This isn’t to say Barcelona’s attackers aren’t mentally strong. You have to be to play at this level. But at this moment, there is no outstanding player in attack who shows the traits of a captain. Which of the starting forwards can be the answer to this problem?
The two players that can already be eliminated from the conversation are Asisat Oshoala and Lieke Martens. These are two of the most accomplished players for their respective countries and have been at the top of the world for a while, but they don’t display many leadership qualities. Neither of them is very vocal or commanding, they aren’t too keen on giving directions, and, most importantly, their mentality in a game typically depends on those around them. There is nothing wrong with either of them not being leaders, but these two just won’t be the ones to do it.
Caroline Graham Hansen, wearing the captain armband with Norway’s national team | Photo by Jorge Guerrero / AFP via Getty Images
Jennifer Hermoso is unlike Asisat and Martens in this regard. She’s a record-breaking veteran for both club and country and she even holds captaincy for Spain. Her presence and reputation as one of Spain’s greatest ever footballers command respect on its own.
However, she is a player who prefers to lead by example and move in silence. This is a perfectly valid leadership style in itself, but it doesn’t suit the needs of Barcelona. Jenni was one of Barcelona’s best performers against Wolfsburg, but her top-notch performance clearly wasn’t enough. The team needed more, and despite her leadership qualities and veteran status, she couldn’t provide it.
Additionally, culés understandably don’t want to think about it, but Jenni isn’t getting any younger. She isn’t the team’s future, and it wouldn’t make much sense for the forward line to structure themselves around her leadership.
This only leaves one other established player amongst the four starting forwards: enter Caroline Graham Hansen.
Graham Hansen is still just 25 years old but has gone through a lot in her career. She has had two heartbreaks in two Women’s Champions League finals and was injured during both of them. Her international career has been similar: she missed the 2015 Women’s World Cup due to injury and suffered three straight losses in the group stages of the 2017 Euros as Norway’s FA was dealing with deep dysfunction. Like Rory Smith put it, her career has long been a “question mark” in the eyes of many. The way she has overcome her own doubts since then is unlike most players in this sport.
Hansen has become a different animal as she has gotten older. No Wolfsburg fan can forget how she kneeled down and pumped her fists after scoring the decisive penalty kick against Bayern Munich in the 2018 DFB Pokal Final. No Norwegian – or Australian – can forget how in the 2019 Women’s World Cup, she kept a stone-cold face, looked Lydia Williams dead in the eyes, and slotted Norway’s first penalty of the shootout straight past her, raising her arms in celebration and commanding Norway to the quarter-finals.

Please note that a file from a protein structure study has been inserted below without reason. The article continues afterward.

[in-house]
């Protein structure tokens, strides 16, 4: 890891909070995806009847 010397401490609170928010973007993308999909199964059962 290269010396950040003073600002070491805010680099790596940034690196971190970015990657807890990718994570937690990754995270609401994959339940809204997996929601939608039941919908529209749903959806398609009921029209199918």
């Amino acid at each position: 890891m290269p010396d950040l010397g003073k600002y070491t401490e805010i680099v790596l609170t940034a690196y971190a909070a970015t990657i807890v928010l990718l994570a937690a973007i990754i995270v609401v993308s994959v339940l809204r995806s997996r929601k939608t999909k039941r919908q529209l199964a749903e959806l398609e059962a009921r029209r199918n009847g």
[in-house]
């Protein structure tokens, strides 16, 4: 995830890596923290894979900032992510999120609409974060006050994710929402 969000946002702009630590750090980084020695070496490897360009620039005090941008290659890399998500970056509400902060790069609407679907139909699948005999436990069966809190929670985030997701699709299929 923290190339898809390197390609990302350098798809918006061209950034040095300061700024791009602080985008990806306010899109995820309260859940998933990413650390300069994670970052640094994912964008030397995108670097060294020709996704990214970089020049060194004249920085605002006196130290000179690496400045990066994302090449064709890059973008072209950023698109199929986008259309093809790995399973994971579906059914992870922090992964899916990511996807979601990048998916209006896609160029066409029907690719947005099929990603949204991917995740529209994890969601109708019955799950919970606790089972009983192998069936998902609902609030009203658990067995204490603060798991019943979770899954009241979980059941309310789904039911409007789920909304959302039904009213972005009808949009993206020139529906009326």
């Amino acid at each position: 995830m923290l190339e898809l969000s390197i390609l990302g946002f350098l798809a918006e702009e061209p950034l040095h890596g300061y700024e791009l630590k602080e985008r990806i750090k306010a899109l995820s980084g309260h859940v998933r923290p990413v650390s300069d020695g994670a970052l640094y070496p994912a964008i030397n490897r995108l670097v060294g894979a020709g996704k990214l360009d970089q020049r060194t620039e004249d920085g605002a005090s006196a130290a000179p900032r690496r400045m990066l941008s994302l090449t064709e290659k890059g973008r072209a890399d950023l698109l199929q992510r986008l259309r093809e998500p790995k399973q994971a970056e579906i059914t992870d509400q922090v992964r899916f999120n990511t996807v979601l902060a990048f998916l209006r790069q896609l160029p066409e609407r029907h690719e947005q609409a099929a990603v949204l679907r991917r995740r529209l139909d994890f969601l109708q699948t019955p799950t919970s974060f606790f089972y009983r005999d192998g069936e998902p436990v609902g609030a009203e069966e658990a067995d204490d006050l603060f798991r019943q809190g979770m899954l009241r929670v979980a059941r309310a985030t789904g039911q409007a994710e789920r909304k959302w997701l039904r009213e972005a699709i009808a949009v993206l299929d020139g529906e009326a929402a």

When she is needed to step up, when she is needed to be a commanding force, when she is needed to be a leader, she has done it in some of the biggest matches of her recent career. Norway’s captain Maren Mjelde echoed this exact thought in an interview to FIFA.com from September 2019.
“In the last two years she has grown an awful lot, in two ways that complement each other: she is a great leader and a great team player at the same time. All her energies go into helping the team to play better and win. She was crucial for us at the World Cup and I still don’t think we have seen the best of her. She has got the quality to change games, and when it comes to one-on-one situations, she’s the best in the world…She has become a natural leader”Maren Mjelde, Norway’s captain
This display of mentality didn’t stop when she got to Spain either. In her first season with Barcelona, she was a pivotal part of the attack and had no fear approaching any defender. With 24 direct goal involvements in all competitions, it’s clear she is already comfortable with her role in the team.
Graham Hansen also has a clear love for Barcelona and has since she was a child. Despite only being present in Catalonia for a season, Caroline Graham Hansen is one of the most vocally committed players in this current group at FC Barcelona. Her words after the Wolfsburg semi-final loss reflect this in two different ways.
“I would say today we were better which proves that what Barça have been doing in recent years has been good, we are here to be reckoned with next year. We will go home and keep on training and improving because we want to avenge this defeat next year”Caroline Graham Hansen, via UEFA TV after losing against Wolfsburg
But on her Instagram, she chose a softer tone, expressing her love and dedication to the club, calling it “her home” and using the hashtag #soyculé (I am a culé): “I’m so proud to be a part of this team. This club. This family. Football isn’t always fair. That’s the sport. I accept that. We will come back. I know. We know. This is my home now. Thanks for having my back #soyculé”.
Caroline Graham Hansen admittedly has had some growing pains in this very new environment, but with this loss, she has only shown a drive to improve. She has everything at her disposal to be a leader in the attacking third. It’s her dedication, hunger, and ever-improving mentality that makes her the most likely player to become a leader for Barcelona’s forwards.